If all major religions claimed that all Scientologists were a blight upon the world should we tax Scientology? Doing so would increase welfare. The presence of Scientology would conflict with the pursuit of the civil liberties of billions.

The idea seems ludicrous, but its just the logical extension of economic ideas (minus some public choice and Austrian influence).

aaron writes:

Climatologist are perfectly happy to tax everyone. I'd be perfectly happy to tax Climatologists as they are a blight upon the world.

Carolyn writes:

Grant,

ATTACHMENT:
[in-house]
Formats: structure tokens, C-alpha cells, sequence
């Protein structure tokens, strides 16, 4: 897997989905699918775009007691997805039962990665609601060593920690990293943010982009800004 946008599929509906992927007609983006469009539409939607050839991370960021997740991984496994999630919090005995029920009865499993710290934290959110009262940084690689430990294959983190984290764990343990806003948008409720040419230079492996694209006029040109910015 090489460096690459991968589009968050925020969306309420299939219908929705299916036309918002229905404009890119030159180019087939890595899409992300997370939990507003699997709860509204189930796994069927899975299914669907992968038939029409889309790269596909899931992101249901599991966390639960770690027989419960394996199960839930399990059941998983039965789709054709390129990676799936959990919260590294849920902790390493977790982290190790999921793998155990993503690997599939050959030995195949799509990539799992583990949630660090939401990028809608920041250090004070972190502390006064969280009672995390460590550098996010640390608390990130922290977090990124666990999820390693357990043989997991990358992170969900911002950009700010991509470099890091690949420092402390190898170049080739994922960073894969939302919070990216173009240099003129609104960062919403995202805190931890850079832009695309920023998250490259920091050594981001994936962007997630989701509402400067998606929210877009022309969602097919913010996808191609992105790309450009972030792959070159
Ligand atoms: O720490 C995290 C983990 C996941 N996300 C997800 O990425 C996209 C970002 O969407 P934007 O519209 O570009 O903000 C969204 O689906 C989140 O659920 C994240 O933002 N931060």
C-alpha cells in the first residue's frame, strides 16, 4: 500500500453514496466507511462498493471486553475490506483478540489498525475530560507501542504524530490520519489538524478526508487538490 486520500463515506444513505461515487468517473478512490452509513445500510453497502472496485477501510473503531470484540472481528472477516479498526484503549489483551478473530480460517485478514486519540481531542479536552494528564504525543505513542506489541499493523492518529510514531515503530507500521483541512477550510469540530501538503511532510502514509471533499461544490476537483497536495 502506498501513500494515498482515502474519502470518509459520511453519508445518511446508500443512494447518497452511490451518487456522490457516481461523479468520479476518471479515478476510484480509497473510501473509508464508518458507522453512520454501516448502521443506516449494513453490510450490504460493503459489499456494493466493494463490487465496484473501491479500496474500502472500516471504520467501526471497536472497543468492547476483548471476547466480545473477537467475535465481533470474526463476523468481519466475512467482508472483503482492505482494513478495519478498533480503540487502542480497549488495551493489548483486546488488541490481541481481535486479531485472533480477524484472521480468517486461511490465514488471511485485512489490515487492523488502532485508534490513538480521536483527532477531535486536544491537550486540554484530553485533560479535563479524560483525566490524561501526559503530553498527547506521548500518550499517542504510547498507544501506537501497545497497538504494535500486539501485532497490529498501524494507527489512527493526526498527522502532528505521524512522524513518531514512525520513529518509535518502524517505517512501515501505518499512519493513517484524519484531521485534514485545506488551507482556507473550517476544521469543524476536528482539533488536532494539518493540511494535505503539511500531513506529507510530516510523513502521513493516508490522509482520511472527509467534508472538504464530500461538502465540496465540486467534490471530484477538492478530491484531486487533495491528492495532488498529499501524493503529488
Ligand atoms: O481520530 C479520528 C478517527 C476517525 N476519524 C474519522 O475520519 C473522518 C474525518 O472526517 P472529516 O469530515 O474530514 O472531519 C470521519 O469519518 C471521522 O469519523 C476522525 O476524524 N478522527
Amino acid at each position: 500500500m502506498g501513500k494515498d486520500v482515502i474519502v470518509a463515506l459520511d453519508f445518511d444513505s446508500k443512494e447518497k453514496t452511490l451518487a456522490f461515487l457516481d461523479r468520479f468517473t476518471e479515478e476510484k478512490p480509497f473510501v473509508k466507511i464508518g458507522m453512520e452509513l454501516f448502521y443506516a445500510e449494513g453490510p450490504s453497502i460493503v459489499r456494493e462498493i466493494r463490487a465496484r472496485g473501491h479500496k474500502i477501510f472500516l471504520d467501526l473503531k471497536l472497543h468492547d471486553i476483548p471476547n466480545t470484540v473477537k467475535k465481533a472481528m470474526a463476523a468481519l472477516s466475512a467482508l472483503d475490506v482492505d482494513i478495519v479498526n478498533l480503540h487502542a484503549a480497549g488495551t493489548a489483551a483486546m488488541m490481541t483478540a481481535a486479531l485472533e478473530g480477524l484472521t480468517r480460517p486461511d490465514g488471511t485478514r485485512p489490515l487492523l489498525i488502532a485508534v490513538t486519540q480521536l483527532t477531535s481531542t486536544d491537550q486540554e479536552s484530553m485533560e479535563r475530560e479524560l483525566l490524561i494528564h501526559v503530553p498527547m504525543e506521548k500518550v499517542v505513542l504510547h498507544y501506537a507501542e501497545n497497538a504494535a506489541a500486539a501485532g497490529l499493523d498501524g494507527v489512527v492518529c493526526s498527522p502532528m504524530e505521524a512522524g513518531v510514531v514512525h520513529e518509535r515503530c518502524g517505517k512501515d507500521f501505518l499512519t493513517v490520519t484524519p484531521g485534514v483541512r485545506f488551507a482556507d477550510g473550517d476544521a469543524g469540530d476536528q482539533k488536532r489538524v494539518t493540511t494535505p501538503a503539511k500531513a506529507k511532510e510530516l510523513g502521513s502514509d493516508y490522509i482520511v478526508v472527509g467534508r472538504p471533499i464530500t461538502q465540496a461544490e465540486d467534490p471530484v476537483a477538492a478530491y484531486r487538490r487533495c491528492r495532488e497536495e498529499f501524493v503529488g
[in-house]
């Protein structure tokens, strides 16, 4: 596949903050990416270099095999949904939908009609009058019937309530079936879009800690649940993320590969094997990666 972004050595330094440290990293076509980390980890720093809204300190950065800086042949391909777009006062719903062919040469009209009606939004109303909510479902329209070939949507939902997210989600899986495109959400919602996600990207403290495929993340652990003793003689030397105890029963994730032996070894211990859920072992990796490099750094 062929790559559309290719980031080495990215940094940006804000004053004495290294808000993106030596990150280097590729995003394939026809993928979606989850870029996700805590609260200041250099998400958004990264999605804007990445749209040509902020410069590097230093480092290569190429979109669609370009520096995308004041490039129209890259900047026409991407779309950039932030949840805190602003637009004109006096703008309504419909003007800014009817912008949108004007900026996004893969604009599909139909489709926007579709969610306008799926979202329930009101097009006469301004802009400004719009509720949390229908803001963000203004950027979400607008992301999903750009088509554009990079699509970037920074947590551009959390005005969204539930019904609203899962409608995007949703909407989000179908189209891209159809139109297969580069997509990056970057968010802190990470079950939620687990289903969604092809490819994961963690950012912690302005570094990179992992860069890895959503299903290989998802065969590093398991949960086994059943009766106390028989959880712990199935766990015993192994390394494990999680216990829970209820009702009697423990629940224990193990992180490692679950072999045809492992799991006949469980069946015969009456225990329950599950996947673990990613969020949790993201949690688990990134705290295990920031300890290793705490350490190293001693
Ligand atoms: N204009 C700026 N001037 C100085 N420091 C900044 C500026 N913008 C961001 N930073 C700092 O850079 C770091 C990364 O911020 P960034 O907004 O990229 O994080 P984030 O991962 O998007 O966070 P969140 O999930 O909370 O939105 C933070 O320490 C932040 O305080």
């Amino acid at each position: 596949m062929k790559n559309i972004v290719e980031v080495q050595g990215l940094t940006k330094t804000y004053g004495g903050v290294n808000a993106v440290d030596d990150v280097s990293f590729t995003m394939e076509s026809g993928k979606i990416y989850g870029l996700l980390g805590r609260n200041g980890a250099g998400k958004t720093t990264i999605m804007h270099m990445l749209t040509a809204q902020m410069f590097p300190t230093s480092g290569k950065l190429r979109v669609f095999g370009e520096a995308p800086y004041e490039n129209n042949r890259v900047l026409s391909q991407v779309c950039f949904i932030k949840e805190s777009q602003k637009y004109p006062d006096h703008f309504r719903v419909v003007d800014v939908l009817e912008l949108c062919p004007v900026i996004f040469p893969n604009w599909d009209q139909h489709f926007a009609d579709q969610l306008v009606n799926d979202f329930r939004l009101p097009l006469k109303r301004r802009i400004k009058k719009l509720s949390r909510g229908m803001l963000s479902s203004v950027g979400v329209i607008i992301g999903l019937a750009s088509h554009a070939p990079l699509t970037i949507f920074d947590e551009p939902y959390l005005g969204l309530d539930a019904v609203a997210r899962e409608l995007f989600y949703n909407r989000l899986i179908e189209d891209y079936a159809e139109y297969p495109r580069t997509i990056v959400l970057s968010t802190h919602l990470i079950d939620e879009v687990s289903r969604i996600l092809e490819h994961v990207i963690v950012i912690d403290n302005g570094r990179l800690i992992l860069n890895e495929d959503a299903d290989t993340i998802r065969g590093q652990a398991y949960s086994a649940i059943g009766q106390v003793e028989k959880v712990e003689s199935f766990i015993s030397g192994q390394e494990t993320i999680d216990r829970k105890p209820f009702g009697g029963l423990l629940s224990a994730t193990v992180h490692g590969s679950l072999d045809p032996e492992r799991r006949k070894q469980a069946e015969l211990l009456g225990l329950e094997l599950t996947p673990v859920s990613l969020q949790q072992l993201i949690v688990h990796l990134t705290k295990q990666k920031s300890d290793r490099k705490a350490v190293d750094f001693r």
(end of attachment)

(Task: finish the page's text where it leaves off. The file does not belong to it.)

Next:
I'm not really following you here. How do you find Scientology to have negative consumption exernalities? Granted, I do think Tom Cruise is a bit of a nutter -- but his beliefs have hardly influenced my ability to pursue godlessness or what have you. Or are you referring to my enjoyment of the current cultural climate? If it's the latter, I think we're at crosswinds here. The economic market dictates an individual's ability to pursue their own freedoms and experience certain levels of material well-being. A completely "free" and "open" economic market in every and any realm does not necessarily grant economic actors full exercise of those freedoms or opportunities because we live in a world where competition is not textbook perfect. Granting basic and commonsense freedoms for civil liberties, on the other hand, does not result in - on most occasions - less-than benevolent power dynamics whereby one will be cowed into a given perspective or action by the strongest individual, coalition, or circumstance. I guess maybe we're misunderstanding each other in that I - and I assume both liberals and libertarians - view the pursuit and satisfaction of economic welfare to be as basic a freedom as speech or religion. And in certain markets - particularly the one for labor - the only way to safeguard that freedom is by ensuring it - through regulation.